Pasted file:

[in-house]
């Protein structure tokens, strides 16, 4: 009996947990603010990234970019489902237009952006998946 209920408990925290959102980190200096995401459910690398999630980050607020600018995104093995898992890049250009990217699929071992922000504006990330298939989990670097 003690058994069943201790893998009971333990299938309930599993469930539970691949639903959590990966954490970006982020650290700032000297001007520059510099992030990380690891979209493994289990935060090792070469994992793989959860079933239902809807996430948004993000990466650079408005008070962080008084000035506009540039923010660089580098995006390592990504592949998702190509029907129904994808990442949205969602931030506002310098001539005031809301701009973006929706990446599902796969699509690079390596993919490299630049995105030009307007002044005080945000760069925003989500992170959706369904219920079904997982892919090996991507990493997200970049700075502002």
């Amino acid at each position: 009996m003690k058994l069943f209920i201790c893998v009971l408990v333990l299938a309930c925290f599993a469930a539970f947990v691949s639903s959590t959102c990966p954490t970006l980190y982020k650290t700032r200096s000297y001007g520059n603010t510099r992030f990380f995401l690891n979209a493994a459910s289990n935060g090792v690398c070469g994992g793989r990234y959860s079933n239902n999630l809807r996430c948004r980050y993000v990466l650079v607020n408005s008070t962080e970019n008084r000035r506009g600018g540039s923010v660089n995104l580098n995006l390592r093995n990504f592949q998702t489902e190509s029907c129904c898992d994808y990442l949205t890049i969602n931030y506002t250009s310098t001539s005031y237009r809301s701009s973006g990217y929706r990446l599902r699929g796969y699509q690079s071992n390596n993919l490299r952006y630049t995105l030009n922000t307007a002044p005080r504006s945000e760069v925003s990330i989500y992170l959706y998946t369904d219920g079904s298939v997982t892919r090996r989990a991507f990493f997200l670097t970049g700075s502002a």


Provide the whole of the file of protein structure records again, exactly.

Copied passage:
[in-house]
């Protein structure tokens, strides 16, 4: 009996947990603010990234970019489902237009952006998946 209920408990925290959102980190200096995401459910690398999630980050607020600018995104093995898992890049250009990217699929071992922000504006990330298939989990670097 003690058994069943201790893998009971333990299938309930599993469930539970691949639903959590990966954490970006982020650290700032000297001007520059510099992030990380690891979209493994289990935060090792070469994992793989959860079933239902809807996430948004993000990466650079408005008070962080008084000035506009540039923010660089580098995006390592990504592949998702190509029907129904994808990442949205969602931030506002310098001539005031809301701009973006929706990446599902796969699509690079390596993919490299630049995105030009307007002044005080945000760069925003989500992170959706369904219920079904997982892919090996991507990493997200970049700075502002």
């Amino acid at each position: 009996m003690k058994l069943f209920i201790c893998v009971l408990v333990l299938a309930c925290f599993a469930a539970f947990v691949s639903s959590t959102c990966p954490t970006l980190y982020k650290t700032r200096s000297y001007g520059n603010t510099r992030f990380f995401l690891n979209a493994a459910s289990n935060g090792v690398c070469g994992g793989r990234y959860s079933n239902n999630l809807r996430c948004r980050y993000v990466l650079v607020n408005s008070t962080e970019n008084r000035r506009g600018g540039s923010v660089n995104l580098n995006l390592r093995n990504f592949q998702t489902e190509s029907c129904c898992d994808y990442l949205t890049i969602n931030y506002t250009s310098t001539s005031y237009r809301s701009s973006g990217y929706r990446l599902r699929g796969y699509q690079s071992n390596n993919l490299r952006y630049t995105l030009n922000t307007a002044p005080r504006s945000e760069v925003s990330i989500y992170l959706y998946t369904d219920g079904s298939v997982t892919r090996r989990a991507f990493f997200l670097t970049g700075s502002a």